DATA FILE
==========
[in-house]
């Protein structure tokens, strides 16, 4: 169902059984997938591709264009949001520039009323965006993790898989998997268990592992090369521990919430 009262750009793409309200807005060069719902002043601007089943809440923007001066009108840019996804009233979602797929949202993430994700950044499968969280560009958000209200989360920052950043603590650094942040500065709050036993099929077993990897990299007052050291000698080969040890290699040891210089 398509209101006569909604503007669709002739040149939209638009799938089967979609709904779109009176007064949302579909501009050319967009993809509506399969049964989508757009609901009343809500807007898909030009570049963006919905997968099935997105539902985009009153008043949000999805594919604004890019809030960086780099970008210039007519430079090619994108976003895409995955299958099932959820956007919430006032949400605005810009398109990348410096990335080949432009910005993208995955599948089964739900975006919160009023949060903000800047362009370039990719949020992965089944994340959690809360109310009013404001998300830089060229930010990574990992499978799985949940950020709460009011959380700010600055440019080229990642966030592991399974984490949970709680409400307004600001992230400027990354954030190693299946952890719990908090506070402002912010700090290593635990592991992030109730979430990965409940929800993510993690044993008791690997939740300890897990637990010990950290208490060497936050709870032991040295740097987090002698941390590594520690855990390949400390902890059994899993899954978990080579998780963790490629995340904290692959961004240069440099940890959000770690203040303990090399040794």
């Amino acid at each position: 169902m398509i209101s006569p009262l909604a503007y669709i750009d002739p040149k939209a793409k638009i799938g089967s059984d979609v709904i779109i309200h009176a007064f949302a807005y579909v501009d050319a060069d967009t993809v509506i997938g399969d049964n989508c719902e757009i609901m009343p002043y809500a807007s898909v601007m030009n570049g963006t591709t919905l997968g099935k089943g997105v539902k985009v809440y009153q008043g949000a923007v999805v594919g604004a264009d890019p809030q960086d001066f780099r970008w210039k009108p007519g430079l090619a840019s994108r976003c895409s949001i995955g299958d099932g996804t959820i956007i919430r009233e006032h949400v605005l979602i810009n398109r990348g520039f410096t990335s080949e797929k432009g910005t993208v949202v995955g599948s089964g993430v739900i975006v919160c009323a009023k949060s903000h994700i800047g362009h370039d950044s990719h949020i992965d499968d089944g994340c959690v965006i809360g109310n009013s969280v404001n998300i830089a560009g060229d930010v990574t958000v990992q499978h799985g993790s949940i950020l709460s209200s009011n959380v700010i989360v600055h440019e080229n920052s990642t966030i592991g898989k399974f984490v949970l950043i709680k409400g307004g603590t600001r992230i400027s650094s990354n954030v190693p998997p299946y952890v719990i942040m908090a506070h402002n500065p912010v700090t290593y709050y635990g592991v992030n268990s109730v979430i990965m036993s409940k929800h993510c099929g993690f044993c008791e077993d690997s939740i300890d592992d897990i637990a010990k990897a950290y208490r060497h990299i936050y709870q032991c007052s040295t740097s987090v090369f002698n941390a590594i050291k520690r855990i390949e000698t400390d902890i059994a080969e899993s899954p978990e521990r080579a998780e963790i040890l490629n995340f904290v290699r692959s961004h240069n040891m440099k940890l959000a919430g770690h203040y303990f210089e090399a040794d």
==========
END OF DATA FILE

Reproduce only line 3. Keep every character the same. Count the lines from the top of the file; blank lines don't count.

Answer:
């Amino acid at each position: 169902m398509i209101s006569p009262l909604a503007y669709i750009d002739p040149k939209a793409k638009i799938g089967s059984d979609v709904i779109i309200h009176a007064f949302a807005y579909v501009d050319a060069d967009t993809v509506i997938g399969d049964n989508c719902e757009i609901m009343p002043y809500a807007s898909v601007m030009n570049g963006t591709t919905l997968g099935k089943g997105v539902k985009v809440y009153q008043g949000a923007v999805v594919g604004a264009d890019p809030q960086d001066f780099r970008w210039k009108p007519g430079l090619a840019s994108r976003c895409s949001i995955g299958d099932g996804t959820i956007i919430r009233e006032h949400v605005l979602i810009n398109r990348g520039f410096t990335s080949e797929k432009g910005t993208v949202v995955g599948s089964g993430v739900i975006v919160c009323a009023k949060s903000h994700i800047g362009h370039d950044s990719h949020i992965d499968d089944g994340c959690v965006i809360g109310n009013s969280v404001n998300i830089a560009g060229d930010v990574t958000v990992q499978h799985g993790s949940i950020l709460s209200s009011n959380v700010i989360v600055h440019e080229n920052s990642t966030i592991g898989k399974f984490v949970l950043i709680k409400g307004g603590t600001r992230i400027s650094s990354n954030v190693p998997p299946y952890v719990i942040m908090a506070h402002n500065p912010v700090t290593y709050y635990g592991v992030n268990s109730v979430i990965m036993s409940k929800h993510c099929g993690f044993c008791e077993d690997s939740i300890d592992d897990i637990a010990k990897a950290y208490r060497h990299i936050y709870q032991c007052s040295t740097s987090v090369f002698n941390a590594i050291k520690r855990i390949e000698t400390d902890i059994a080969e899993s899954p978990e521990r080579a998780e963790i040890l490629n995340f904290v290699r692959s961004h240069n040891m440099k940890l959000a919430g770690h203040y303990f210089e090399a040794d």